The Happiness Patrol reviewed

TheKandyManWelcome to Terra Alpha, a world where being happy is compulsory. Welcome to Muzak and the blues, welcome to state control of almost everything. Welcome to The Happiness Patrol. Written by Graeme Curry this is infamous for a Margaret Thatcher inspired Helen A (Shelia Hancock) and more still for The Kandy Man (and yes it is a liquorice allsorts monster). More disliked than liked is it possible to give this a fair hearing? Is it possible to look behind the disguise of pinks and candy to tease out a great story? Let’s try…

Some background

I won’t pretend to have found this interesting when it was shown in 1988. I had long since lost interest in the programme and only paid it passing attention in its 25th anniversary year. I’d loved other 80s shows such as Blake’s 7  and Star Cops and Star Trek was in the early stages of its Next Generation. To a casual viewer the show had for the most part decided to become childish and almost farcical. At a first glance The Happiness Patrol wouldn’t look out-of-place on CBBC (Children’s BBC for overseas readers). I am not who I was then, and I know a lot more about Doctor Who than I ever thought I might.

I wonder what might happen were The Happiness Patrol made again today…

Visuals and soundscape

Watching it again the first impression is rather strong (please do watch the documentaries). I was reminded in an odd way of the style of V for Vendetta and between the streets, the darkness and the painted faces of the natives the visual is strong. Add in the Muzak and more importantly the melancholy blues harmonica and the whole thing oozes style.

One thing I didn’t get at the time was the early Toyah Wilcox hair (see, for example, this fan gallery) and the lurid pink costumes. Watching now these work in context. Remaking I can imagine a darker pink, maybe even a steampunk leather outfit being worn.

The aliens are a bit vanilla but things like the slot machines add to a crazy ambience.

The KandyMan

The big problem is the Kandy Man. My own view from watching the documentaries is that Graeme Curry and Andrew Cartmel can defend this only after many years of experience. It is the one image the alienates and it did that for me in 1988. Did the effects guys get carried away? I don’t know. I can’t defend this, nor the plot around a Hansel and Gretel witches kitchen which is clever but not well realised. This is not to decry the work that David John Pope had to do wearing the costume.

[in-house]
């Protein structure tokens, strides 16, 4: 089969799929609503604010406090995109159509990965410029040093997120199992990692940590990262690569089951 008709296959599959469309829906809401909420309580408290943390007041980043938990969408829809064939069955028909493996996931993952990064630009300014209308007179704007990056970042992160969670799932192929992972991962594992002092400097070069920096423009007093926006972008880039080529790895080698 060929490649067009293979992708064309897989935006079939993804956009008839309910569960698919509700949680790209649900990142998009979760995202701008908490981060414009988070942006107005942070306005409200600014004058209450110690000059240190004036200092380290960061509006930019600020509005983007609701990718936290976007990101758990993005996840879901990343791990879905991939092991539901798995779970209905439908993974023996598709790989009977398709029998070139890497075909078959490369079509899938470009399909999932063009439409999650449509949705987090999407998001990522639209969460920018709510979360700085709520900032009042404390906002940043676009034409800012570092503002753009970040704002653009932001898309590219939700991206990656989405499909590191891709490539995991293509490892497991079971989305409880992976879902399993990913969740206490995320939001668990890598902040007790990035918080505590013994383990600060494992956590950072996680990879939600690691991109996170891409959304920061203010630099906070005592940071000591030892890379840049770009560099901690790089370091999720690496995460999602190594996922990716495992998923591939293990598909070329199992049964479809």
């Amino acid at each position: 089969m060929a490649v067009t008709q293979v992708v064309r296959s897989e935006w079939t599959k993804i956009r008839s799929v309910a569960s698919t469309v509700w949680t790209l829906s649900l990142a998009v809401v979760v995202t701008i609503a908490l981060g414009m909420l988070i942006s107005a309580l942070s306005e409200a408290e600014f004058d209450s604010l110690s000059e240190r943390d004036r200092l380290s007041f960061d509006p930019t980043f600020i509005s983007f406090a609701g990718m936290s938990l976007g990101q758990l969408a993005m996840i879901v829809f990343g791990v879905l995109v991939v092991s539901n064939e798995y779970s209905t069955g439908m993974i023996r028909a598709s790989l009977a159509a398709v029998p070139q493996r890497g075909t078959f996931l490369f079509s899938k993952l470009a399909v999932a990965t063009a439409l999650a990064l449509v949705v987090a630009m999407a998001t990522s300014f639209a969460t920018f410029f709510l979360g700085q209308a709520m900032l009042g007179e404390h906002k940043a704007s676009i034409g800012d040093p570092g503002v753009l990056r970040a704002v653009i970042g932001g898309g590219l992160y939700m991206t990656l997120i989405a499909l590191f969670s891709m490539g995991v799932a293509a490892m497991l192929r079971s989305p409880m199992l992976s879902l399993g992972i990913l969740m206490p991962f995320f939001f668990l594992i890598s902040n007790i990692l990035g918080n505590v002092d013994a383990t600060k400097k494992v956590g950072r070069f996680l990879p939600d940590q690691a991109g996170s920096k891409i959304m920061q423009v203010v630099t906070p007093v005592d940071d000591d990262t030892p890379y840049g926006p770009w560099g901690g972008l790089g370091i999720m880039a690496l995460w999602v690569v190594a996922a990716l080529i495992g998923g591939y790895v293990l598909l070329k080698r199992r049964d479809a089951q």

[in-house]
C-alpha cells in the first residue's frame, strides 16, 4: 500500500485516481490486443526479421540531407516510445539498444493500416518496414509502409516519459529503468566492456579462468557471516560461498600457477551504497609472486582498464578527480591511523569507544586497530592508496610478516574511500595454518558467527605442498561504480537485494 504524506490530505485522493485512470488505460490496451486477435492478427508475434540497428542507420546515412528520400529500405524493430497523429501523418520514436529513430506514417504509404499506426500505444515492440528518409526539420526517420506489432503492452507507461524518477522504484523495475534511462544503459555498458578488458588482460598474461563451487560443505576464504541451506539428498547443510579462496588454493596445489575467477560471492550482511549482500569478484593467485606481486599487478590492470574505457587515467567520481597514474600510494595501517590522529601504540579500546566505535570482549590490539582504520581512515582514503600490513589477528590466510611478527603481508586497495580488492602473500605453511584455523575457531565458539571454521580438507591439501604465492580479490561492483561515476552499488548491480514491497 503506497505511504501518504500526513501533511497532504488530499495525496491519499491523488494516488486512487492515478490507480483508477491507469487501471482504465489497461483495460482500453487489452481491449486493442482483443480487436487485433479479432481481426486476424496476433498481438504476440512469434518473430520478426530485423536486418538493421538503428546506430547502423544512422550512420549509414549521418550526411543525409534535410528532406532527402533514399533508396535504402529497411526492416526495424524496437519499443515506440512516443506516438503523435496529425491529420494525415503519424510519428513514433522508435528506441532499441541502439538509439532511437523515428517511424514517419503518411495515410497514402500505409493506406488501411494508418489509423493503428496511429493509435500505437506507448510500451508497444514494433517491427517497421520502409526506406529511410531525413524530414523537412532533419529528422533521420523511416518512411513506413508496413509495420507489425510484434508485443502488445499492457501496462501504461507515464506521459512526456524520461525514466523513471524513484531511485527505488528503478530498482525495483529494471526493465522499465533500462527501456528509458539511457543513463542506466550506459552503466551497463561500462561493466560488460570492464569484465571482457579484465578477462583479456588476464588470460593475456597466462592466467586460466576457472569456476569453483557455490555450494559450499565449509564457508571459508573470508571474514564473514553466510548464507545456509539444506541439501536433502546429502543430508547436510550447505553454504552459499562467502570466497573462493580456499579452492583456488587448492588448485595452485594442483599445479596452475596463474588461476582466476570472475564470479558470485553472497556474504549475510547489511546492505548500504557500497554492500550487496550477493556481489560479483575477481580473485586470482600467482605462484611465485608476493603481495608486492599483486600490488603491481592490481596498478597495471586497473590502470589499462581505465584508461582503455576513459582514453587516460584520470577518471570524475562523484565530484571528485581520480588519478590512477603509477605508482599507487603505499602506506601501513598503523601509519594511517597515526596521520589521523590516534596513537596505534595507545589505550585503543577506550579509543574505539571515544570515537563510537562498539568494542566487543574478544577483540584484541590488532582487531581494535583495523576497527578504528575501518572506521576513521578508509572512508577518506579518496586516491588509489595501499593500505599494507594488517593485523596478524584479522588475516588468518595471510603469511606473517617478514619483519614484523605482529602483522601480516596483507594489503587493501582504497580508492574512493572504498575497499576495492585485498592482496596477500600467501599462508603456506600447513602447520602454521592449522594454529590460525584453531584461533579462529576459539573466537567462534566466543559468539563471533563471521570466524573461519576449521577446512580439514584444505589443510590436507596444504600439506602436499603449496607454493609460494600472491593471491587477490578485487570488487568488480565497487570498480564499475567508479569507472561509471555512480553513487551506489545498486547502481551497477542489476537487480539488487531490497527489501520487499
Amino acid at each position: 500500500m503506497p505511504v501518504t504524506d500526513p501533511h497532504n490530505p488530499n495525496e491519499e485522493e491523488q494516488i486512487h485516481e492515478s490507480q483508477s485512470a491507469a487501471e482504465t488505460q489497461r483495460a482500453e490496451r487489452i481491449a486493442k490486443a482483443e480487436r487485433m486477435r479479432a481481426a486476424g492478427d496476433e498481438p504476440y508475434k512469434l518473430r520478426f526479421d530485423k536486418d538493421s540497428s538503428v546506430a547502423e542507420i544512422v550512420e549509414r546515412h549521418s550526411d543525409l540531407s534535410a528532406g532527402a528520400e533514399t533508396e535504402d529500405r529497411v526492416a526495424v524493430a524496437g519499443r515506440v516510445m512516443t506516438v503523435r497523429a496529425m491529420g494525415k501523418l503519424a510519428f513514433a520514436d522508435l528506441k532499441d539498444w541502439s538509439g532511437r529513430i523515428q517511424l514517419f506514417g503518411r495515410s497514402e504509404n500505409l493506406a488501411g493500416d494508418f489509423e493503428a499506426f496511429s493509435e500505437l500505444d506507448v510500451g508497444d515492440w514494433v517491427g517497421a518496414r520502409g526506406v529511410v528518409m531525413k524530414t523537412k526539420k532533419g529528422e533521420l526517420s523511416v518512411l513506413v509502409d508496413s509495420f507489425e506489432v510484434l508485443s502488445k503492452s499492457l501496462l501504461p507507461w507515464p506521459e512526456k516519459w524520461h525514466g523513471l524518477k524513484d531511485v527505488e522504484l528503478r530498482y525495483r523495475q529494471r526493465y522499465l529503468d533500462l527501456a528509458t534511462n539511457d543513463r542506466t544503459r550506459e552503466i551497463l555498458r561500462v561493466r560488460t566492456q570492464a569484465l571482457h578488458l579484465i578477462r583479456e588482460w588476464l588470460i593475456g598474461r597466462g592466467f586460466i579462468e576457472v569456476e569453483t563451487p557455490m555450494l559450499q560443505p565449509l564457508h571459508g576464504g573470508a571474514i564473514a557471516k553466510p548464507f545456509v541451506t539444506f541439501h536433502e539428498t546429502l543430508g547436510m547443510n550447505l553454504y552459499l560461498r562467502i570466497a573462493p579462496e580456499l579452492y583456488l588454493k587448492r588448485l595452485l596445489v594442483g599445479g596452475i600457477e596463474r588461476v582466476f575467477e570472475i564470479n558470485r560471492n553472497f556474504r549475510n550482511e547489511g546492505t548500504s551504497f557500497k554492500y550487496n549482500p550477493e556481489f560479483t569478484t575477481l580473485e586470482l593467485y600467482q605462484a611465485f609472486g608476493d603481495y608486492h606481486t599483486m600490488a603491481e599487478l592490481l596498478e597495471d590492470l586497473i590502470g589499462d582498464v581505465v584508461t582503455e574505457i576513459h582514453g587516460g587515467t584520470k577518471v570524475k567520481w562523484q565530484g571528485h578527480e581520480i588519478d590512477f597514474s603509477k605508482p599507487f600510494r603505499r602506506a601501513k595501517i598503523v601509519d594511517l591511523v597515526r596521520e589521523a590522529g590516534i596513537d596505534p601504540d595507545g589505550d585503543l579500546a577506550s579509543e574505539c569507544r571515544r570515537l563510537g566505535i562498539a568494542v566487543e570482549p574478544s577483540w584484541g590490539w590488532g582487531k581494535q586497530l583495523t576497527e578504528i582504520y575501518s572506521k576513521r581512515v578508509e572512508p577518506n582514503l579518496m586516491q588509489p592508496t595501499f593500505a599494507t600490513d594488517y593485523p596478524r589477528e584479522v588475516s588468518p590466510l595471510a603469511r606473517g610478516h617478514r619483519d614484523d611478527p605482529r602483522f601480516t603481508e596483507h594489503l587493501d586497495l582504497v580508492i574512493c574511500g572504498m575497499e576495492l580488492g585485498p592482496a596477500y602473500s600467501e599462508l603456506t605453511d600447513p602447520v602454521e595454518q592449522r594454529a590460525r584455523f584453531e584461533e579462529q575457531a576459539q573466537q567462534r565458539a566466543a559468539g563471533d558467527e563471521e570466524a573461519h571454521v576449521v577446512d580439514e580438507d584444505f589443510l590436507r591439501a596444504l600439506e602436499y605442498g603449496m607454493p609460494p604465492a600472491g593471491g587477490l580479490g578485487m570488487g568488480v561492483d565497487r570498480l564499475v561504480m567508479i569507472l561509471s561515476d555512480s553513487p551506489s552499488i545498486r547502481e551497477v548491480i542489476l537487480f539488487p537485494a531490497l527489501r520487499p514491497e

Cast and characters

It’s a good cast, not just Sheila Hancock but also Ronald Fraser as her husband Joseph C, and many of the patrol are good performers. Any remake has a decent bar to cross to match some of these.

I love the way Helen A gives true affection only to Fifi her horrible dog creature (Stigorax) and treats humanity with varying levels of disappointment.

I have to talk about Ace who was almost not needed for this story. I wonder if the show knew what it was trying to do with her character though as we all now know her character is a major driver of the next season.

The plot

Standard fair and none the worse for that. Insurrection, regime change and the power of music and the role of sadness to humanity.

There is also a much admired scene on the balcony when The Doctor talks two assassins out of their sport. Sylvester is first class here and allows one to begin to forgive some of the more pantomime moments.

Other bits

The go-karts also annoy me (and I think the crew) in that they move hardly faster than a walk. I do the fan thing and imagine some futuristic transport device and ignore how disappointing they are.

Where has this left us?

I re-watched this for the first time since transmission and was surprised at how much there is to it. I thought what this really needs is for Big Finish to remake it as an audio. It could be one of the best.

Thoughts?

7 thoughts on “The Happiness Patrol reviewed

      • I hadn’t thought about it but you’re right that Ace is really wasted by this story. The concepts aren’t realized as well as I might want and a few of the acting performances are suspect but this is more than just a commentary on Thatcherism which I appreciated.

        I like the idea of revisiting this as an audio. I keep meaning to listen to the audio book version to compare!

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  1. I agree with both of you; I think of it as Tony says, but find myself really enjoying it and that it has a high “repeatability index”. I think the best thing is the whole concept of the nanny state turned totalitarian. Character development is somewhat caricaturish, but I thought that enhances the comedy value. The hen pecked husband, the despot without human sympathy, but cares deeply for a pet… The scene with the guy blowing blues is hilarious for me. Oh, and pink symbolizing tyranny. I see it as a great sarcastic romp more than a sci-fi story.

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  2. Pingback: The Happiness Patrol remixes by Dominic Glynn | Red Rocket Rising

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